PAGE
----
Unlike Baguette, whose wife and young son live in Belgium, Fenestraz is based permanently in Japan, and while it would be a stretch to say he is fluent in Japanese, since becoming a factory Toyota driver he has made a serious effort to learn the language (his fourth after French, Spanish and English) and is young enough to master it - a major advantage when it comes to communicating with any Japanese team, but especially NISMO.

Equally, being a native Francophone puts him in the ideal situation to continue to cultivate the strong Nissan-Michelin relationship to which Quintarelli has been so integral. And, much like the four-time champion in recent years, Fenestraz has always done the opening stint.

In just 11 starts, Fenestraz has already proven his speed, and while there are still some rough edges to smooth, such is Toyota’s faith in him that he has been named the first driver for the #37 TOM’S squad this year as part of the youngest line-up on the grid alongside Ritomo Miyata (combined age of 44). As he gains experience, he’s only going to get better.

 

So, if Fenestraz is the man Nissan should target, the question becomes whether the 22-year-old would entertain such a move. Based on the marque’s competitiveness relative to Toyota in the last two seasons, you would have to assume not, but that could all change with the Z this year and Toyota’s potential shift to a different philosophy with the GR Supra.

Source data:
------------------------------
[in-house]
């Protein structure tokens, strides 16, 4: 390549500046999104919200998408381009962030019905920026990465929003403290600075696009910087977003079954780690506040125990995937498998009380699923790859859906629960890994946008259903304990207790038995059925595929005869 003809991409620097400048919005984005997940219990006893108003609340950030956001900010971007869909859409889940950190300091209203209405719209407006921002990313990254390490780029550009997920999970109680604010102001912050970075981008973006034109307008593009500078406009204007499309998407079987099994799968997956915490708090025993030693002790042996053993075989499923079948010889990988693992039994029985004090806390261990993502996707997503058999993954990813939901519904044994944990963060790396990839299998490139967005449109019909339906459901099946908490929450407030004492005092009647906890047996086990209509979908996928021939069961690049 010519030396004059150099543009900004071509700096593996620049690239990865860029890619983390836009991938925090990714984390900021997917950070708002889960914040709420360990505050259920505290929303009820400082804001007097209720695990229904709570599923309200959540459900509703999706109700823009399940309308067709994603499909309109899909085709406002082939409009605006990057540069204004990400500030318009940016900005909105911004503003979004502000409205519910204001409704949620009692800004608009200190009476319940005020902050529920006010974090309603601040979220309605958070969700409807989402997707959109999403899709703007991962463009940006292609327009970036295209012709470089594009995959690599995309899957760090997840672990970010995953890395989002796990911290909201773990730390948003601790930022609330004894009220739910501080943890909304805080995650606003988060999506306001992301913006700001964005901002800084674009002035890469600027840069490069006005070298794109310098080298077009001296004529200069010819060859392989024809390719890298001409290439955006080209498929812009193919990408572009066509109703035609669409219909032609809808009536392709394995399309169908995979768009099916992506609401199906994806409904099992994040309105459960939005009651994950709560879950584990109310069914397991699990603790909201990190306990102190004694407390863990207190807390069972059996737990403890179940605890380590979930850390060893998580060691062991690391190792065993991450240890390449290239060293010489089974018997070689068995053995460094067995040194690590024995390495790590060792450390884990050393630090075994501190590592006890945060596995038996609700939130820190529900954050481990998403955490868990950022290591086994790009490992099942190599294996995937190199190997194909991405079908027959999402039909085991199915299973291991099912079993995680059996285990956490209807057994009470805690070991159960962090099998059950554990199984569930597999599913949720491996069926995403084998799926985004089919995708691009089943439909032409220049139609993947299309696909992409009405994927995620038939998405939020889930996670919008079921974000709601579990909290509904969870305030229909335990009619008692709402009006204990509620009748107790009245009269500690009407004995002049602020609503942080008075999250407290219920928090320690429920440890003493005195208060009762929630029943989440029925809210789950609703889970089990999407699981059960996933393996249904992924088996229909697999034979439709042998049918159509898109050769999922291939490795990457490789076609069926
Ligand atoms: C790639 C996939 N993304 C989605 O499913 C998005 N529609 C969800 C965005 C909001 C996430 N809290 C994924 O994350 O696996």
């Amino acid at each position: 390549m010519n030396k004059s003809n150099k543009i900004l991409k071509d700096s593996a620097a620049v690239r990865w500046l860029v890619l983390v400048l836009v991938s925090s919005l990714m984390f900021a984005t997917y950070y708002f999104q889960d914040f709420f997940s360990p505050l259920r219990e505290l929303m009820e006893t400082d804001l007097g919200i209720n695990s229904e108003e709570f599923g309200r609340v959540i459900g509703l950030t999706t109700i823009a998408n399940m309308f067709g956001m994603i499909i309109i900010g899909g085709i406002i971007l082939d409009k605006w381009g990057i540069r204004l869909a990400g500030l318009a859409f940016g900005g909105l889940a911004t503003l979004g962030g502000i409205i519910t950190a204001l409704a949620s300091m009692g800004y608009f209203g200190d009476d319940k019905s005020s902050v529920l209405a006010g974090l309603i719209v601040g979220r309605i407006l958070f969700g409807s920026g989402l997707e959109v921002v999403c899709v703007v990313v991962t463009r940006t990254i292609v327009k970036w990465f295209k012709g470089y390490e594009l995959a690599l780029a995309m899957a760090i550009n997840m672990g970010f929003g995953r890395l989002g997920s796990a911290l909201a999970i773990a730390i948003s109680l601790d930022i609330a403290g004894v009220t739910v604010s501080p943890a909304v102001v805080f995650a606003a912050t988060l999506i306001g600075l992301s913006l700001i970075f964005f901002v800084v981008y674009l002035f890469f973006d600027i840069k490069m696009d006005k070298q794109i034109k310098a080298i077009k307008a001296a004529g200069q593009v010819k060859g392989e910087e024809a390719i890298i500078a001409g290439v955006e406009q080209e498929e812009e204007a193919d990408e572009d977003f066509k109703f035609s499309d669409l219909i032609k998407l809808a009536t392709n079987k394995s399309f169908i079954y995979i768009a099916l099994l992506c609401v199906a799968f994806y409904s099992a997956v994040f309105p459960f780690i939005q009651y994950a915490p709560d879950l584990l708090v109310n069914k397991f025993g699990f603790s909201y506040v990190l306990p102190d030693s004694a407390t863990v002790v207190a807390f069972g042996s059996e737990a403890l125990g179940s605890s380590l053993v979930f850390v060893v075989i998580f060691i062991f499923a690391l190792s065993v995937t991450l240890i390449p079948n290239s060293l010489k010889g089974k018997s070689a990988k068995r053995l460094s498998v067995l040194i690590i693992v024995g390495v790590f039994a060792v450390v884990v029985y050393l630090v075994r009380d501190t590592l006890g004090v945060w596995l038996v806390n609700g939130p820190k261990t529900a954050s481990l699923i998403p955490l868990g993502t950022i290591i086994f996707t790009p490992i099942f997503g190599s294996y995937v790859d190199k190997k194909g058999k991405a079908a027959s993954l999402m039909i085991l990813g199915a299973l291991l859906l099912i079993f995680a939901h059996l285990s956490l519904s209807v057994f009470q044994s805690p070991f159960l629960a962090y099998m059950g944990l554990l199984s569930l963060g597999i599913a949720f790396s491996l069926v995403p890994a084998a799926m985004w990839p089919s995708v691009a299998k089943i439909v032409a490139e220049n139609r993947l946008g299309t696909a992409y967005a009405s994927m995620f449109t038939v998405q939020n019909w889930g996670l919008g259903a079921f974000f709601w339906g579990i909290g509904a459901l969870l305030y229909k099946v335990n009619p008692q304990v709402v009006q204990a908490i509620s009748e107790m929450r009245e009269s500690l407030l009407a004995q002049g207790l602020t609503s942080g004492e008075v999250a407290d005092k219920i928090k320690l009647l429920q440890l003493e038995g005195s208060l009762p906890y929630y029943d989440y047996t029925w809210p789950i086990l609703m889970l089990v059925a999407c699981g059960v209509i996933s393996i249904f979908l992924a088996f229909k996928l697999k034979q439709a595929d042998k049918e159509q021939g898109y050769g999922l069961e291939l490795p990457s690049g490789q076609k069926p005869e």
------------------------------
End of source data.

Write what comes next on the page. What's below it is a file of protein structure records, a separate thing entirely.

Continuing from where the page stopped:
Then there’s the fact that Toyota has hitched itself firmly to the Giuliano Alesi bandwagon by handing the son of Formula 1 cult hero Jean a seat in what will be the #1 TOM’S car this year alongside Sho Tsuboi, in the process shunting Yuhi Sekiguchi over to SARD.

Alesi and Fenestraz both have French passports, are roughly the same age and have broadly similar single-seater backgrounds; Alesi was part of the Ferrari young driver scheme, while Fenestraz was, prior to his move to Japan in 2019, a Renault protege. Whether it’s feasible for TOM’S and Toyota to maintain two such similar drivers in the long-term is questionable - and that’s before you consider Fenestraz being snubbed for a TOM’S drive in Super Formula for this season in favour of Alesi.

Fenestraz, it shouldn’t be forgotten, was a Nissan driver in 2019 when he drove for the Kondo Racing GT300 squad alongside Kazuki Hiramine in the GT300 class, and discussions were held about a move to the top category with the Yokohama marque before Fenestraz finally made the decision to go with Toyota.

 

Nobody would say he made the wrong decision at the time, but when it comes to mapping out his long-term future in Japan, perhaps Fenestraz ought to bear in mind that Quintarelli, the most successful driver in GT500 history in terms of championships, likewise started his SUPER GT career at Toyota before crossing the floor to join Nissan in 2008.

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Nissan has a long history of poaching drivers from rival marques, and if the Z is a hit, then Fenestraz would be doing himself a disservice if he didn’t at least consider a move that could make him the successor to Quintarelli in the lineage of NISMO SUPER GT legends.